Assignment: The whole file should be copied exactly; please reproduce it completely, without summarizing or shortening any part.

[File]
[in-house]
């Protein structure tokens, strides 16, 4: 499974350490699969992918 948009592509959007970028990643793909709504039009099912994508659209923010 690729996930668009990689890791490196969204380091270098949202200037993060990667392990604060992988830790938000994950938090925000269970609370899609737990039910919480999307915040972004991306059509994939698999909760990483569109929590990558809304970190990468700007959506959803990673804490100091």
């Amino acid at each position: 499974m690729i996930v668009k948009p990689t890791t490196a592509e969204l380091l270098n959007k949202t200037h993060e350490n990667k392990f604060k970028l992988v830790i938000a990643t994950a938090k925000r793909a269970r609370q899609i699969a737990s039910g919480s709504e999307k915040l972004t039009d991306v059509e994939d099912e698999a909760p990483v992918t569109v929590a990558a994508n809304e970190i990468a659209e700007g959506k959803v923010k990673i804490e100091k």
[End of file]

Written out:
[in-house]
């Protein structure tokens, strides 16, 4: 499974350490699969992918 948009592509959007970028990643793909709504039009099912994508659209923010 690729996930668009990689890791490196969204380091270098949202200037993060990667392990604060992988830790938000994950938090925000269970609370899609737990039910919480999307915040972004991306059509994939698999909760990483569109929590990558809304970190990468700007959506959803990673804490100091």
């Amino acid at each position: 499974m690729i996930v668009k948009p990689t890791t490196a592509e969204l380091l270098n959007k949202t200037h993060e350490n990667k392990f604060k970028l992988v830790i938000a990643t994950a938090k925000r793909a269970r609370q899609i699969a737990s039910g919480s709504e999307k915040l972004t039009d991306v059509e994939d099912e698999a909760p990483v992918t569109v929590a990558a994508n809304e970190i990468a659209e700007g959506k959803v923010k990673i804490e100091k």